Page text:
It is recommended to increase the default lifetimes

When the lifetimes are not declared, I want the function to have default lifetimes, added to the ambiguous parameters.

When lifetimes are ambiguous. E.g:

fn first_match(s1: &str, s2: &str, regex: &Regex) -> &str;

By default matches haystack and haystack2. If lifetimes is explicitly declared, the declaration is matched.

fn first_match<'a>(s1: &'a str, s2: &'a str, regex: &Regex) -> &'a str;

Or matches all parameters to default lifetimes of return value.

fn first_match<'a>(s1: &'a str, s2: &'a str, regex: &'a Regex) -> &'a str;

It sounds like you're running into an issue with lifetimes? You're going to need to elaborate more on the case you're concerned about, because it isn't immediately obvious.

fn test(x: &str, y: &str) -> &str {

I want the code above to also compile, like:

fn test<'a>(x: &'a str, y: &'a str) -> &'a str {

Default when lifetimes are not added, This saves a lot of code.

This already exists -- it's called lifetime elision.

Your example is not covered, but arguably in the example test function this is not a good default because typically these are not the lifetimes you would want -- more commonly you would want one of these:

fn test<'a, 'b>(x: &'a str, y: &'b str) -> &'a str
fn test<'a, 'b>(x: &'a str, y: &'b str) -> &'b str

I mean

fn frob(s: &str, t: &str) -> &str;

Same as below code

fn frob<'a>(s: &'a str, t: &'a str) -> &'a str;

When lifetimes are not used, all parameters are matched by default

It would certainly be technically possible to add this rule.

If you wish to make that a proposal, though, it requires the same thing that the original lifetime elision rules did: a survey of the code that currently exists that would match the elision rule, and an analysis of whether that elision rule is the behaviour such code actually wants a large enough fraction of the time to be worth the extra confusion from the cases when that's not the desired elision rule.

For example,

fn first_match(haystack: &str, regex: &Regex) -> &str;

doesn't want that elision rule, as it should be

fn first_match<'a>(haystack: &'a str, regex: &Regex) -> &'a str;

in order to not tie the regex's lifetime to the haystack's.

Is that more or less common than wanting them to be the same? I don't know. The proposer of a new elision rule would have to make the case for their proposed rule.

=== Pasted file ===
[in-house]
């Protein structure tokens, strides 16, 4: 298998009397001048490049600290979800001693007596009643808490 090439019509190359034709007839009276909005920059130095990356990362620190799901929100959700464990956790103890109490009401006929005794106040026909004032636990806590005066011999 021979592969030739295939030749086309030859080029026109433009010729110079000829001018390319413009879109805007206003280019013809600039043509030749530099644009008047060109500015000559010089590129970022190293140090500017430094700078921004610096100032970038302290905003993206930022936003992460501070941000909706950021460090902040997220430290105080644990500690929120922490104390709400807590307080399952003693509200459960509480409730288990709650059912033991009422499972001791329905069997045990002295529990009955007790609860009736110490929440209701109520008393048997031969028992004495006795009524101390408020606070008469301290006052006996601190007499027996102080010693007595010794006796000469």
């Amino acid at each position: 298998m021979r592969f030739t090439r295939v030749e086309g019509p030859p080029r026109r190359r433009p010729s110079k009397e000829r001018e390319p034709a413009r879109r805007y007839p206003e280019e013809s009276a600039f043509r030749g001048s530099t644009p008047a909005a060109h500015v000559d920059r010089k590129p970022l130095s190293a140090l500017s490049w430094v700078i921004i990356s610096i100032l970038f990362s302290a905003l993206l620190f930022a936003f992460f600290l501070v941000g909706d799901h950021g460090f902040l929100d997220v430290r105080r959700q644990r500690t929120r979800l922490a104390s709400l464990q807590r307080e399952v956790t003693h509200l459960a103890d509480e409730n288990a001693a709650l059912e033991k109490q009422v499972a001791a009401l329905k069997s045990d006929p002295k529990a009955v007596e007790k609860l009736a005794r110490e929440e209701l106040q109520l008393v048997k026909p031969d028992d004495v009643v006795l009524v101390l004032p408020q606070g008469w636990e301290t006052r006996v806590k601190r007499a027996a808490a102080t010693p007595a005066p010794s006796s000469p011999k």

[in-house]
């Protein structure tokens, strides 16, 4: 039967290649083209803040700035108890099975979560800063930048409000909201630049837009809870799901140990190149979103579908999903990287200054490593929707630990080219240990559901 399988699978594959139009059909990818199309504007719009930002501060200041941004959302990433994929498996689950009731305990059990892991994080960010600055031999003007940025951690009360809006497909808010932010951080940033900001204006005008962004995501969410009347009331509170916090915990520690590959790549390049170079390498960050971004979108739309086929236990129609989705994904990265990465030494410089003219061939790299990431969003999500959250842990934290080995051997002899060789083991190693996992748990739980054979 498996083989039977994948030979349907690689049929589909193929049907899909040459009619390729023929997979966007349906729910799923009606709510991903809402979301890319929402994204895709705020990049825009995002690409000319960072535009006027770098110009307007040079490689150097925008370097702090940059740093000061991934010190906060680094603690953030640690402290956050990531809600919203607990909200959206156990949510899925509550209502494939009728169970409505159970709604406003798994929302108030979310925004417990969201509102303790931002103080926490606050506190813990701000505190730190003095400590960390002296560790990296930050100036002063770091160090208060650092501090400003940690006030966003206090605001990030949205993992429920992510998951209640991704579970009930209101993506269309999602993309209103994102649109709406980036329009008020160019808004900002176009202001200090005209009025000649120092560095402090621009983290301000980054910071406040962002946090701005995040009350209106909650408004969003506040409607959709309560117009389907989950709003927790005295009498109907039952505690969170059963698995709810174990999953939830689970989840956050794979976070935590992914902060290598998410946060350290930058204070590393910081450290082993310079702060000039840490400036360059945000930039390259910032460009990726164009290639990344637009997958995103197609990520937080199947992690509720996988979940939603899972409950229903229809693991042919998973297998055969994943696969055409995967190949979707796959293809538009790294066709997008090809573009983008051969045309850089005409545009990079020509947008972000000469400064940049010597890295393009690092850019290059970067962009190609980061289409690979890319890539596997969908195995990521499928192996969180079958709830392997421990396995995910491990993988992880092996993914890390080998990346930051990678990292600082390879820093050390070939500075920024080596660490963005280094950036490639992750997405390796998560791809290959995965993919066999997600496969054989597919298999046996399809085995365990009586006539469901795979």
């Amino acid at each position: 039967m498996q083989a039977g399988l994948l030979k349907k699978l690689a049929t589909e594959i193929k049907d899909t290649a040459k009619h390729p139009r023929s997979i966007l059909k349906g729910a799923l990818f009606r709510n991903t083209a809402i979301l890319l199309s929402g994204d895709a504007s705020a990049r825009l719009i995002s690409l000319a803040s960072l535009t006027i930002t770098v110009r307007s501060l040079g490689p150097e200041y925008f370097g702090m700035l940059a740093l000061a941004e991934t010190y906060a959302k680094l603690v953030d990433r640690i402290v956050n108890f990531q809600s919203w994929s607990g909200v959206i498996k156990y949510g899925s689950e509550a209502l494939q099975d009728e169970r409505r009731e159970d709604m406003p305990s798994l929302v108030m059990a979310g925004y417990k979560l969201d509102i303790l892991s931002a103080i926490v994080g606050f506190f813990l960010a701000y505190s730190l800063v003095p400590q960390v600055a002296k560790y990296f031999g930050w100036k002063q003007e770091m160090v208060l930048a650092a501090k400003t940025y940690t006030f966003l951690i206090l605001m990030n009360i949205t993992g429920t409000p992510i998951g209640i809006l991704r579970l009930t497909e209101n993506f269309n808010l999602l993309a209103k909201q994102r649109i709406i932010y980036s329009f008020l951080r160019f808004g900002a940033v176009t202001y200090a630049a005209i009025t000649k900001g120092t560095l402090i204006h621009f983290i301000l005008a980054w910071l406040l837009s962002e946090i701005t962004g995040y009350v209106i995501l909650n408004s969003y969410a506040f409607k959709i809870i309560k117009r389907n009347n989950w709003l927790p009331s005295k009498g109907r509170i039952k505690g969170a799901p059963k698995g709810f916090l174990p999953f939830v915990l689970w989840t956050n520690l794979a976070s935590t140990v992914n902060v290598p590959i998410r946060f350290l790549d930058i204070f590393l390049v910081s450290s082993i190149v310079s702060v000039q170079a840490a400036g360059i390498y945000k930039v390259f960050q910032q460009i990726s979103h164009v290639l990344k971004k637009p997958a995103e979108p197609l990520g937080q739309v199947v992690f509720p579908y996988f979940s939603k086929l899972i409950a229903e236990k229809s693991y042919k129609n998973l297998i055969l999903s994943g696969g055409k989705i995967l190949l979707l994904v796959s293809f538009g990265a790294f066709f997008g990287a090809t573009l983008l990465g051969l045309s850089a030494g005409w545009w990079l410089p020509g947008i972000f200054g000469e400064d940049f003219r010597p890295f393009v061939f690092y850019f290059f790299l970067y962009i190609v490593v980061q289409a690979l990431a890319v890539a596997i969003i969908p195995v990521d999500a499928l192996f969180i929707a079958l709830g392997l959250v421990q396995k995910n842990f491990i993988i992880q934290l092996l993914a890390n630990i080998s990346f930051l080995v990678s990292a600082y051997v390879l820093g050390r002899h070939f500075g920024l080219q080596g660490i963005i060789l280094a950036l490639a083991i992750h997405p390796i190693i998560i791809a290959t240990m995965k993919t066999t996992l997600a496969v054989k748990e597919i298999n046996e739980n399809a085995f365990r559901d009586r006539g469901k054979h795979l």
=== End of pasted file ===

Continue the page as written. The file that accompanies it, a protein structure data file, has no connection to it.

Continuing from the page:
This only happens when multiple parameters are of the same type, when lifetimes are ambiguous. E.g:

fn first_match(haystack: &str, haystack2: &str, regex: &Regex) -> &str;

By default matches haystack and haystack2. If lifetimes is explicitly declared, the declaration is matched.

Regex has an as_str method and thus it's not really obvious that it should be excluded in my opinion.

Note that I'm not saying the available methods should be taken into account -- that would require the reader memorize the entire API surface of every type involved, including trait implementations. I am saying that, if expanded, elision should remain independent of the specific type constructors involved. (You don't have to return &Self to take advantage of &self.)

I don't think elision should be applied to the multiple-input case generally; I think the conversation so far already demonstrates that people have different intuitions on what it should mean.


They're not "ambiguous", they're elided according to the well-defined lifetime elision rules, as several people have already tried to explain.

What people are trying to say is Rust already has a rule for this. What you're proposing would be difficult if not impossible to implement without making breaking changes to those rules, and Rust already has stability guarantees.

That said, the most important case probably hasn't been mentioned: inherent methods which borrow &self:

impl MyType {
    pub fn foo<'a, 'b>(&'a self, arg: &'b Other) -> &'a str { ... }

The extant lifetime elision rules make it extremely convenient to return values which borrow from self, without involving the lifetimes of the other arguments.


The exclusion of self that I described will not affect the existing situation, because it cannot be compiled at all.

The first parameter is self and there is no ambiguity, his lifetime is self.

You have seemingly made statements that are contradictory:

So it's not clear what rule you are proposing exactly.

sorry, It's This only happens when multiple parameters are of the same type.

So, for instance this:

fn first_match(haystack: &str, regex1: &Regex, regex2: &Regex) -> &str;

would desugar to:

fn first_match<'a, 'b>(haystack: &'a str, regex1: &'b Regex, regex2: &'b Regex) -> &'b str;


Match the parameters of the same type by default according to the return value, that is:

fn first_match<'a, 'b>(haystack: &'a str, regex1: &'b Regex, regex2: &'b Regex) -> &'a str;